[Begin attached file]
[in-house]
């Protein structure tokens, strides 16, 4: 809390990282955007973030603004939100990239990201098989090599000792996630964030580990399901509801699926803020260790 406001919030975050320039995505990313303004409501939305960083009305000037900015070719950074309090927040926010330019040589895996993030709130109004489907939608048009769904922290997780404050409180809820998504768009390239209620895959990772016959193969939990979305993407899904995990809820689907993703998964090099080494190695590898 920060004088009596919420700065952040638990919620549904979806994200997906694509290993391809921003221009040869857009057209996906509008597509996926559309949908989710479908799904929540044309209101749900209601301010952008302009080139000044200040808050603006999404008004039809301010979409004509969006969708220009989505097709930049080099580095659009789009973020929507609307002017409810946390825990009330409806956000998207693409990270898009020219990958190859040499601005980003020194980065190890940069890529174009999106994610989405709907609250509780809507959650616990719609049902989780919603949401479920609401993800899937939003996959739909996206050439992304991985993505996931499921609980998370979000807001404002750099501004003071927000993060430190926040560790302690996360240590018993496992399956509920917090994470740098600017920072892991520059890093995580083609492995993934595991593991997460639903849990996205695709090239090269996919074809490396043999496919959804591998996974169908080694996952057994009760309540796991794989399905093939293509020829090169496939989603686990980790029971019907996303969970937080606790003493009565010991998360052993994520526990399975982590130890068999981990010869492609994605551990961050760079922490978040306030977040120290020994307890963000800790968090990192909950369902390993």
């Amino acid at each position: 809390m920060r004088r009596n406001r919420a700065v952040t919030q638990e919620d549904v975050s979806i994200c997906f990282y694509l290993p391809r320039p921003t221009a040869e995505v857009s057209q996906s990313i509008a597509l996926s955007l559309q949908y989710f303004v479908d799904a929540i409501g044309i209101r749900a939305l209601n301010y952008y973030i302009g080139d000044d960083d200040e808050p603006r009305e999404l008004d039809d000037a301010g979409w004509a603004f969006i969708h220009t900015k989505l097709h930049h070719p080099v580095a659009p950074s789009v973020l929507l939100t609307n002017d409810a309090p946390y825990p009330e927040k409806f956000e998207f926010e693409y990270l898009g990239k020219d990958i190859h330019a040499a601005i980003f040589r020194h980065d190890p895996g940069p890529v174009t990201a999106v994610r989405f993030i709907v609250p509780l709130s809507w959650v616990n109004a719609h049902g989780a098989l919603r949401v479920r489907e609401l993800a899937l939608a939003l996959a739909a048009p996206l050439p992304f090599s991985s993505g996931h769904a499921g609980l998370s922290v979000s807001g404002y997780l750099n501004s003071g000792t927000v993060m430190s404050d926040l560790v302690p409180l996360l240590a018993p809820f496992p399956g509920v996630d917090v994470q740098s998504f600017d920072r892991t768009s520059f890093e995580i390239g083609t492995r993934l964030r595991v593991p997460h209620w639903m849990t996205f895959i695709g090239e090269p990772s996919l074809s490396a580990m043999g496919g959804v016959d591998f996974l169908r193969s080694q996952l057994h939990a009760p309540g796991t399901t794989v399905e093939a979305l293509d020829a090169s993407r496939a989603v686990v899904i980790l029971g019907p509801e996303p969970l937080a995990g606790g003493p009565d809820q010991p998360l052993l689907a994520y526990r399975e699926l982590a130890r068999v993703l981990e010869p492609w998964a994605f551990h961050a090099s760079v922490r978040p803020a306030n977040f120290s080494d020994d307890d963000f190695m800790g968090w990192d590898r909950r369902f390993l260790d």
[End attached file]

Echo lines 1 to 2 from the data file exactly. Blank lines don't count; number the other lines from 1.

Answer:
[in-house]
């Protein structure tokens, strides 16, 4: 809390990282955007973030603004939100990239990201098989090599000792996630964030580990399901509801699926803020260790 406001919030975050320039995505990313303004409501939305960083009305000037900015070719950074309090927040926010330019040589895996993030709130109004489907939608048009769904922290997780404050409180809820998504768009390239209620895959990772016959193969939990979305993407899904995990809820689907993703998964090099080494190695590898 920060004088009596919420700065952040638990919620549904979806994200997906694509290993391809921003221009040869857009057209996906509008597509996926559309949908989710479908799904929540044309209101749900209601301010952008302009080139000044200040808050603006999404008004039809301010979409004509969006969708220009989505097709930049080099580095659009789009973020929507609307002017409810946390825990009330409806956000998207693409990270898009020219990958190859040499601005980003020194980065190890940069890529174009999106994610989405709907609250509780809507959650616990719609049902989780919603949401479920609401993800899937939003996959739909996206050439992304991985993505996931499921609980998370979000807001404002750099501004003071927000993060430190926040560790302690996360240590018993496992399956509920917090994470740098600017920072892991520059890093995580083609492995993934595991593991997460639903849990996205695709090239090269996919074809490396043999496919959804591998996974169908080694996952057994009760309540796991794989399905093939293509020829090169496939989603686990980790029971019907996303969970937080606790003493009565010991998360052993994520526990399975982590130890068999981990010869492609994605551990961050760079922490978040306030977040120290020994307890963000800790968090990192909950369902390993």